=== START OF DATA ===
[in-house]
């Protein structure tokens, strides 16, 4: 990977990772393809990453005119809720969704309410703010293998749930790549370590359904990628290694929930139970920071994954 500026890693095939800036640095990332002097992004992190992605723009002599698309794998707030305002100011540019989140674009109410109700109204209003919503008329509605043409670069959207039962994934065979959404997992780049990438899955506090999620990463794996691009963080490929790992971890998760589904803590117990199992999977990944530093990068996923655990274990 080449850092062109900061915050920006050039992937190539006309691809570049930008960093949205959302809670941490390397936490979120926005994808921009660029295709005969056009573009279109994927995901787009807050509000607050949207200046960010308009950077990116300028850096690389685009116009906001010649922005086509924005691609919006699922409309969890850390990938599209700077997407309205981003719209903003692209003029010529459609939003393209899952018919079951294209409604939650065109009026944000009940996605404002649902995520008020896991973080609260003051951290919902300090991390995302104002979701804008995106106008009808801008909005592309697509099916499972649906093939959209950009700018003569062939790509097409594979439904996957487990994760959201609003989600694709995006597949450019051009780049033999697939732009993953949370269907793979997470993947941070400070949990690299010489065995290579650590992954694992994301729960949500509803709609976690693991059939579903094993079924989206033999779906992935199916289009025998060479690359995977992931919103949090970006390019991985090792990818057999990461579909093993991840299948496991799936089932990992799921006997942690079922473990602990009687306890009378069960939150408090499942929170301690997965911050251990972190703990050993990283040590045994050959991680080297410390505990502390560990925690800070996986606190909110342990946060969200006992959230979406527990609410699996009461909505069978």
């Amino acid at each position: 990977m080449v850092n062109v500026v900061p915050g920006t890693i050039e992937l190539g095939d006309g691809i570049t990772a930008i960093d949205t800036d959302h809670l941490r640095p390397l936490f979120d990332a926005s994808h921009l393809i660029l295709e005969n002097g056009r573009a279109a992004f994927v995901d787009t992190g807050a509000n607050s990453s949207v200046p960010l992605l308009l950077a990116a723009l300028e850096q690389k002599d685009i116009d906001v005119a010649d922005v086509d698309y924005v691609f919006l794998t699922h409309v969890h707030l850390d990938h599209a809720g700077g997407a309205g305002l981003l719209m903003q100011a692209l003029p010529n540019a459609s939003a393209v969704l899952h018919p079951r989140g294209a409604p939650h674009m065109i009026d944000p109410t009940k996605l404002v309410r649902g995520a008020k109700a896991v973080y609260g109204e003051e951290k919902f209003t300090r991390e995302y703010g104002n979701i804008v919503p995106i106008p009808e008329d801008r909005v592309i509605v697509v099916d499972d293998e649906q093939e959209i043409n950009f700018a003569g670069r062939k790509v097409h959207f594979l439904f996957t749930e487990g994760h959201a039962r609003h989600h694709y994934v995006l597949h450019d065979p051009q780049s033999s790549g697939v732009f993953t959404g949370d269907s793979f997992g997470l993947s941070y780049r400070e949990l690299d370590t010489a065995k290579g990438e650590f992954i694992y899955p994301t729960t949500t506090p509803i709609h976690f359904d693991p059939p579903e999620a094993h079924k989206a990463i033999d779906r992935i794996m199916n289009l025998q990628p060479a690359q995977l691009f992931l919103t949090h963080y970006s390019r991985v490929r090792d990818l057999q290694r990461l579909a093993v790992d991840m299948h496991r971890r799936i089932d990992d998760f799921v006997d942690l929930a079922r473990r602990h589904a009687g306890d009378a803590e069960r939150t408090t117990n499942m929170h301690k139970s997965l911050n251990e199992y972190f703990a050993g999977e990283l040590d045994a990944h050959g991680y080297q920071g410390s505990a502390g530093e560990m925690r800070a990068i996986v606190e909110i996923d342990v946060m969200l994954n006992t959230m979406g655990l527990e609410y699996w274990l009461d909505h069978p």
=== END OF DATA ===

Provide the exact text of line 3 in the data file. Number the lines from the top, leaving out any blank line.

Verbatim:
């Amino acid at each position: 990977m080449v850092n062109v500026v900061p915050g920006t890693i050039e992937l190539g095939d006309g691809i570049t990772a930008i960093d949205t800036d959302h809670l941490r640095p390397l936490f979120d990332a926005s994808h921009l393809i660029l295709e005969n002097g056009r573009a279109a992004f994927v995901d787009t992190g807050a509000n607050s990453s949207v200046p960010l992605l308009l950077a990116a723009l300028e850096q690389k002599d685009i116009d906001v005119a010649d922005v086509d698309y924005v691609f919006l794998t699922h409309v969890h707030l850390d990938h599209a809720g700077g997407a309205g305002l981003l719209m903003q100011a692209l003029p010529n540019a459609s939003a393209v969704l899952h018919p079951r989140g294209a409604p939650h674009m065109i009026d944000p109410t009940k996605l404002v309410r649902g995520a008020k109700a896991v973080y609260g109204e003051e951290k919902f209003t300090r991390e995302y703010g104002n979701i804008v919503p995106i106008p009808e008329d801008r909005v592309i509605v697509v099916d499972d293998e649906q093939e959209i043409n950009f700018a003569g670069r062939k790509v097409h959207f594979l439904f996957t749930e487990g994760h959201a039962r609003h989600h694709y994934v995006l597949h450019d065979p051009q780049s033999s790549g697939v732009f993953t959404g949370d269907s793979f997992g997470l993947s941070y780049r400070e949990l690299d370590t010489a065995k290579g990438e650590f992954i694992y899955p994301t729960t949500t506090p509803i709609h976690f359904d693991p059939p579903e999620a094993h079924k989206a990463i033999d779906r992935i794996m199916n289009l025998q990628p060479a690359q995977l691009f992931l919103t949090h963080y970006s390019r991985v490929r090792d990818l057999q290694r990461l579909a093993v790992d991840m299948h496991r971890r799936i089932d990992d998760f799921v006997d942690l929930a079922r473990r602990h589904a009687g306890d009378a803590e069960r939150t408090t117990n499942m929170h301690k139970s997965l911050n251990e199992y972190f703990a050993g999977e990283l040590d045994a990944h050959g991680y080297q920071g410390s505990a502390g530093e560990m925690r800070a990068i996986v606190e909110i996923d342990v946060m969200l994954n006992t959230m979406g655990l527990e609410y699996w274990l009461d909505h069978p």